Linked – What if tech tried to be healing instead of just addictive?

Anyone who thinks for a few minutes about social media knows this simple truth:

Addiction is not an accident: it is a strategy. In the world of app economics, addiction is what brings in the money. Whether it’s by trapping your attention and then selling it to advertisers or by trapping your attention and manipulating you to make a one-off or subscription-based payment, the basic idea is the same: catch that attention and then monetise it.

It’s clear that Facebook, Twitter and even lately LinkedIn, let alone tools like Tumblr or Pinterest, have a vested interest in keeping all of us looking at their app/website for as long as possible. The tools are specifically designed to be addictive. They may call it something else, like “connecting” or staying informed, but at the core, they are all in a never-ending battle for our attention, to the detriment of anything and everything else.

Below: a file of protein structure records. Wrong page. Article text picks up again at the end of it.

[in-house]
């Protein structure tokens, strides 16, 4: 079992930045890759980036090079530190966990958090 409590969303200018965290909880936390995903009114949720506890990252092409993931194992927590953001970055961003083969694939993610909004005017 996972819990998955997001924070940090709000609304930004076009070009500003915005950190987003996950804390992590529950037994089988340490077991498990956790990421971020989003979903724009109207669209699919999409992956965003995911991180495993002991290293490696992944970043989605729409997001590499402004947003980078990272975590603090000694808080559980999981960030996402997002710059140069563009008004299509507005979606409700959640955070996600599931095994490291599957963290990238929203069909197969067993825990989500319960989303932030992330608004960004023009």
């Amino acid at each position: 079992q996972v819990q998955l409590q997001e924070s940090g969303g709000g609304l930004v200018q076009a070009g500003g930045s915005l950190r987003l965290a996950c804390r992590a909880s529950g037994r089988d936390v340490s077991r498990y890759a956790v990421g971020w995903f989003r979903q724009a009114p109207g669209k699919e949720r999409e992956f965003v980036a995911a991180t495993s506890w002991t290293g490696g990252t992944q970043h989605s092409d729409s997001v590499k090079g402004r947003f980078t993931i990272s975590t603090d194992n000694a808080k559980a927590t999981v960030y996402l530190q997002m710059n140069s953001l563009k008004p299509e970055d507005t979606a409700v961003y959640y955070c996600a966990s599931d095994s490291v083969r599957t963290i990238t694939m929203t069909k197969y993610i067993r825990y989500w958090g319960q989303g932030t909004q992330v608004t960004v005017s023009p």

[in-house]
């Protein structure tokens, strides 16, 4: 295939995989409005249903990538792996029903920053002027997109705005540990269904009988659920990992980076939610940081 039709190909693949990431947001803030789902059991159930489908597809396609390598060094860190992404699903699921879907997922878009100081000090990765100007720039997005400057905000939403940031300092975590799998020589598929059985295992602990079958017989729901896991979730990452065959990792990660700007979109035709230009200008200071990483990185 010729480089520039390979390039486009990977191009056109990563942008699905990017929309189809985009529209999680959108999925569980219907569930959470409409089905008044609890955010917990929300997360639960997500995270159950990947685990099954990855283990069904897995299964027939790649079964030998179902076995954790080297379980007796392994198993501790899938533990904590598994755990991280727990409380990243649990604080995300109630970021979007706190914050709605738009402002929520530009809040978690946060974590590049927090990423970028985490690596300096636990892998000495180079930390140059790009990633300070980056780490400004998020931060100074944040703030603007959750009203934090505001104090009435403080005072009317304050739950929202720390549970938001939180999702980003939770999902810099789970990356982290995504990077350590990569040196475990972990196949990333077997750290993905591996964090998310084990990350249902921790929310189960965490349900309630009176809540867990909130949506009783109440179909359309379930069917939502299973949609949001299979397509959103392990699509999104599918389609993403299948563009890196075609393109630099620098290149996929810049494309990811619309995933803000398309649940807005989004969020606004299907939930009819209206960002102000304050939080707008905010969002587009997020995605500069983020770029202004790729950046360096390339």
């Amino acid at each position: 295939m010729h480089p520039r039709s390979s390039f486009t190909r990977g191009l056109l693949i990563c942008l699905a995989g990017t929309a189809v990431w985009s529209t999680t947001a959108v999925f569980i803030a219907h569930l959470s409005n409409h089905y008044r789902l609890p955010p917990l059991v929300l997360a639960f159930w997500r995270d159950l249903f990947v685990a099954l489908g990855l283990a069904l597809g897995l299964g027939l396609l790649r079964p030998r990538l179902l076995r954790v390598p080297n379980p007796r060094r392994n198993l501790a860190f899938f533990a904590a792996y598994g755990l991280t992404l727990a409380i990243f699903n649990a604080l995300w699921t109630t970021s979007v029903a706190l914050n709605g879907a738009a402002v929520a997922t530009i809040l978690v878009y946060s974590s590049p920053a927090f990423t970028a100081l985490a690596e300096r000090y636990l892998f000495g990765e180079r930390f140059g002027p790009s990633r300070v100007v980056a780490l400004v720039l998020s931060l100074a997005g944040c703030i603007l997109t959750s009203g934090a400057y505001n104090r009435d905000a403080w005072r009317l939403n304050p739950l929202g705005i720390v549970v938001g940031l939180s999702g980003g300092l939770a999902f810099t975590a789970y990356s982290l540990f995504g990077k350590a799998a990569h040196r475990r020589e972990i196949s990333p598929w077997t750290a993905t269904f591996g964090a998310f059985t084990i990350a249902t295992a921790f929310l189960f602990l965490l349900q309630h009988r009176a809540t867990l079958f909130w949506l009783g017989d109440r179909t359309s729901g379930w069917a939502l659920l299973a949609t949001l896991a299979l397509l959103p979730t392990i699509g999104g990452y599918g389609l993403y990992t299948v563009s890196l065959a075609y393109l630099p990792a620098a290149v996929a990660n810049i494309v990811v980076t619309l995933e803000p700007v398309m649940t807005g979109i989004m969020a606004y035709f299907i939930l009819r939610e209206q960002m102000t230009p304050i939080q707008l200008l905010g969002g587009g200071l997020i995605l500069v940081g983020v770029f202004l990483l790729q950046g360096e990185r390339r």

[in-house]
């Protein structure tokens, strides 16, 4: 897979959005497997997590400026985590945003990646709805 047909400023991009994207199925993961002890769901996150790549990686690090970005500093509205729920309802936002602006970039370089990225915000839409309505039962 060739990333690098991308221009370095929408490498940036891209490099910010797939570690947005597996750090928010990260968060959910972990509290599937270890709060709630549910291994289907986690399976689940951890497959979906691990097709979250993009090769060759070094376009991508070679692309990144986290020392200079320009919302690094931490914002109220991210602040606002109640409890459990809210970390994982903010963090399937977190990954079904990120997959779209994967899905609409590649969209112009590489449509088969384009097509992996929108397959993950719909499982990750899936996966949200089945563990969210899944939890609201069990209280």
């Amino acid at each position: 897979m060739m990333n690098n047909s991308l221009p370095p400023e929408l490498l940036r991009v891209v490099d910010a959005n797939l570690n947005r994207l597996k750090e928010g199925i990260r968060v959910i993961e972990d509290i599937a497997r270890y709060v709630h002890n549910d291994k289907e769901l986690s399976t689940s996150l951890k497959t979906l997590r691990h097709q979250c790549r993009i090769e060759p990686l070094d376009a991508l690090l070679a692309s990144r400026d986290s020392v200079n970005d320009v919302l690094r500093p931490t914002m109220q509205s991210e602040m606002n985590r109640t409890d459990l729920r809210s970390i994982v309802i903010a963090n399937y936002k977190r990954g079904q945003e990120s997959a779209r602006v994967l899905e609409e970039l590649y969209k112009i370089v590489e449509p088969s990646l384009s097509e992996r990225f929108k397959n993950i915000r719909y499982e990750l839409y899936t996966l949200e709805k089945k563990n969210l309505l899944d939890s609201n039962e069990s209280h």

Now, I’m not one who wants us all to simply throw up our hands and say “Facebook, you should try and not be addictive because people can’t stop themselves”. I do believe we need to all be responsible for how we spend our own time and attention, we shouldn’t outsource that to an app either.

On the other hand, many of these same tech companies go way above and beyond to show themselves to be paragons of progressive politics and “social responsibility”, mostly because they don’t want to deal with the backlash. But hey, if you really want to be socially responsible, take some responsibility for how addictive you’ve made your own tools, and how that may be contributing to some problems for people.

I predict they won’t do this. Instead, they’ll add another in-app feature to offer help for addiction. Almost like having an AA meeting at the bar.


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